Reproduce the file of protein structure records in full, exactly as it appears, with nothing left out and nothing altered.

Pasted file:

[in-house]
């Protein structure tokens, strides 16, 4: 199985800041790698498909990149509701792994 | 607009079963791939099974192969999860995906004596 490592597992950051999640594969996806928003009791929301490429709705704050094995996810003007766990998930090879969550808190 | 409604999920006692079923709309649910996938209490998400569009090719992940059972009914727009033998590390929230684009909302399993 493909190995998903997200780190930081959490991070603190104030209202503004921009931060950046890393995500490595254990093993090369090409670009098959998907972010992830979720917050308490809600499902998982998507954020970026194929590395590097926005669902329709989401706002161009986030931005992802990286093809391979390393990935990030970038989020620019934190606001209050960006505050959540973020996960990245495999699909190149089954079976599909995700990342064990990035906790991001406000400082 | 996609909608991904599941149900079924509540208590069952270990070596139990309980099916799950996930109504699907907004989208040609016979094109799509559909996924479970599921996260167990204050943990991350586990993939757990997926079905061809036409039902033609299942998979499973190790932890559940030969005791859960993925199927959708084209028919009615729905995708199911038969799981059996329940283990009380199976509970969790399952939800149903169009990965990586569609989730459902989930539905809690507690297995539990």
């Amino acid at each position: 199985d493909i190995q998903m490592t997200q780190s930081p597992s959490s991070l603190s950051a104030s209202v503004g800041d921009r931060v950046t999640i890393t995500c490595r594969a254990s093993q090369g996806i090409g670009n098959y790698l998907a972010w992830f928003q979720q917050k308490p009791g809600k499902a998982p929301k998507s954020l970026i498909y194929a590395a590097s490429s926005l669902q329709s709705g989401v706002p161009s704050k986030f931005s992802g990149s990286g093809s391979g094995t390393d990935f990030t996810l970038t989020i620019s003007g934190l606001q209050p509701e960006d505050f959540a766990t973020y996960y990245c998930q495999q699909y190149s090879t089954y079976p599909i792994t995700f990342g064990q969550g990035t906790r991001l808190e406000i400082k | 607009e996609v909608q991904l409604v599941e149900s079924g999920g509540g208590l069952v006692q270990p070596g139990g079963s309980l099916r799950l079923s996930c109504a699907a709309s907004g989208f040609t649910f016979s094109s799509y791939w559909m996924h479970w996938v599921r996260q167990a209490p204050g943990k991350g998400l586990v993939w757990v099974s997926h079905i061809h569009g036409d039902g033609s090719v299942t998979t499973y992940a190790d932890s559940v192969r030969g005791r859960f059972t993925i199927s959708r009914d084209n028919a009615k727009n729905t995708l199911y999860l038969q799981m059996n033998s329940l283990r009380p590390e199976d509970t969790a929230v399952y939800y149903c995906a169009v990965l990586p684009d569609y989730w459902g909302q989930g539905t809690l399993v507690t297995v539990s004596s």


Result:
[in-house]
């Protein structure tokens, strides 16, 4: 199985800041790698498909990149509701792994 | 607009079963791939099974192969999860995906004596 490592597992950051999640594969996806928003009791929301490429709705704050094995996810003007766990998930090879969550808190 | 409604999920006692079923709309649910996938209490998400569009090719992940059972009914727009033998590390929230684009909302399993 493909190995998903997200780190930081959490991070603190104030209202503004921009931060950046890393995500490595254990093993090369090409670009098959998907972010992830979720917050308490809600499902998982998507954020970026194929590395590097926005669902329709989401706002161009986030931005992802990286093809391979390393990935990030970038989020620019934190606001209050960006505050959540973020996960990245495999699909190149089954079976599909995700990342064990990035906790991001406000400082 | 996609909608991904599941149900079924509540208590069952270990070596139990309980099916799950996930109504699907907004989208040609016979094109799509559909996924479970599921996260167990204050943990991350586990993939757990997926079905061809036409039902033609299942998979499973190790932890559940030969005791859960993925199927959708084209028919009615729905995708199911038969799981059996329940283990009380199976509970969790399952939800149903169009990965990586569609989730459902989930539905809690507690297995539990």
């Amino acid at each position: 199985d493909i190995q998903m490592t997200q780190s930081p597992s959490s991070l603190s950051a104030s209202v503004g800041d921009r931060v950046t999640i890393t995500c490595r594969a254990s093993q090369g996806i090409g670009n098959y790698l998907a972010w992830f928003q979720q917050k308490p009791g809600k499902a998982p929301k998507s954020l970026i498909y194929a590395a590097s490429s926005l669902q329709s709705g989401v706002p161009s704050k986030f931005s992802g990149s990286g093809s391979g094995t390393d990935f990030t996810l970038t989020i620019s003007g934190l606001q209050p509701e960006d505050f959540a766990t973020y996960y990245c998930q495999q699909y190149s090879t089954y079976p599909i792994t995700f990342g064990q969550g990035t906790r991001l808190e406000i400082k | 607009e996609v909608q991904l409604v599941e149900s079924g999920g509540g208590l069952v006692q270990p070596g139990g079963s309980l099916r799950l079923s996930c109504a699907a709309s907004g989208f040609t649910f016979s094109s799509y791939w559909m996924h479970w996938v599921r996260q167990a209490p204050g943990k991350g998400l586990v993939w757990v099974s997926h079905i061809h569009g036409d039902g033609s090719v299942t998979t499973y992940a190790d932890s559940v192969r030969g005791r859960f059972t993925i199927s959708r009914d084209n028919a009615k727009n729905t995708l199911y999860l038969q799981m059996n033998s329940l283990r009380p590390e199976d509970t969790a929230v399952y939800y149903c995906a169009v990965l990586p684009d569609y989730w459902g909302q989930g539905t809690l399993v507690t297995v539990s004596s």